The monster winter storm that dumped loads of snow on the northeastern United States on Monday and Tuesday (Jan. 26 and 27) looked pretty beastly from 250 miles (400 kilometers) above the planet.
NASA astronaut Terry Virts, a member of the current Expedition 42 crew aboard the International Space Station, captured several dramatic photos of the storm Tuesday night, as it wheeled and churned over New England.
The blizzard "looks like a hurricane — last night she was just east of #Boston," Virts tweeted about one image, which also features what looks to be a flash of lightning northeast of the storm.
Robotic eyes have also been keeping tabs on the winter storm, from much higher altitudes. For example, the Suomi National Polar-orbiting Partnership satellite, which is operated jointly by NASA and the National Oceanic and Atmospheric Administration (NOAA), looked on as the storm hammered the Northeast early Tuesday morning, when it was near peak intensity.
"The nighttime lights of the region were blurred by the high cloud tops associated with the most intense parts of the storm," NASA officials wrote about the satellite image.
Other images of the winter storm — which is known as a nor'easter, because its winds are blowing primarily from the northeast — have come courtesy of NOAA's GOES-East satellite.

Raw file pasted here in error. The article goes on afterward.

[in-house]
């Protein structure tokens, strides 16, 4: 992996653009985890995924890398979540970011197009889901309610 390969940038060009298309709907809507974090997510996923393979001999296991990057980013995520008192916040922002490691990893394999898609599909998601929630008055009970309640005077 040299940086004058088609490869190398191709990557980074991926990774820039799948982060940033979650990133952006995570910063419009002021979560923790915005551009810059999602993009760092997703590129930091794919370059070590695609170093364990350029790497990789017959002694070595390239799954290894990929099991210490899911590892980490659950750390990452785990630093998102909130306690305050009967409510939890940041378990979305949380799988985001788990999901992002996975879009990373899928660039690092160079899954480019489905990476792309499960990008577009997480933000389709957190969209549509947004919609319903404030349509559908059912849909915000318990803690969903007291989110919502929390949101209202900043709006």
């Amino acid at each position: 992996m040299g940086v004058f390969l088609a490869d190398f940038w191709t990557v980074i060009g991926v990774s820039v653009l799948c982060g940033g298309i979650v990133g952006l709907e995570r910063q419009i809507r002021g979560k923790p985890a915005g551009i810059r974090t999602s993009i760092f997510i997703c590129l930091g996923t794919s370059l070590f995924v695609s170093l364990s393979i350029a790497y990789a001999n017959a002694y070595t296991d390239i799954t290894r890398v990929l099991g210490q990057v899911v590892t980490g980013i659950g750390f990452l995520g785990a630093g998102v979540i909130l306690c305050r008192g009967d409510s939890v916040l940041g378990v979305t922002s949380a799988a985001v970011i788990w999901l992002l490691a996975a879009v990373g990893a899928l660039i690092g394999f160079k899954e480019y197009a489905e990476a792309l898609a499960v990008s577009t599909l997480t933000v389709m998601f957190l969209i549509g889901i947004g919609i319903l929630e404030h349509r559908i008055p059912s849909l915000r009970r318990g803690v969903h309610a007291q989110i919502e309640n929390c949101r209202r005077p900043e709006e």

GOES-East (short for Geostationary Operational Environmental Satellite) captures infrared and visible-light cloud data, which is then overlain on views of land and sea taken by NASA's Aqua and Terra Earth-observing satellites.
The winter storm, which meteorologists have been calling Juno, dumped up to 3 feet (0.9 meters) of snow on some parts of New England over the past few days. It is now petering out, but the U.S. National Weather Service says the Northeast will likely get another round of snowfall Thursday and Friday (Jan. 29-30).
Indeed, parts of the planet look like a winter wonderland from orbit at the moment.
"In these winter time[s], sometimes it feels like the whole world is shrouded in cloud! #HelloEarth," Virts' Expedition 42 colleague, European Space Agency astronaut Sam Cristoforetti, posted on Twitter early Wednesday (Jan. 28), along with a stunning photo of the planet.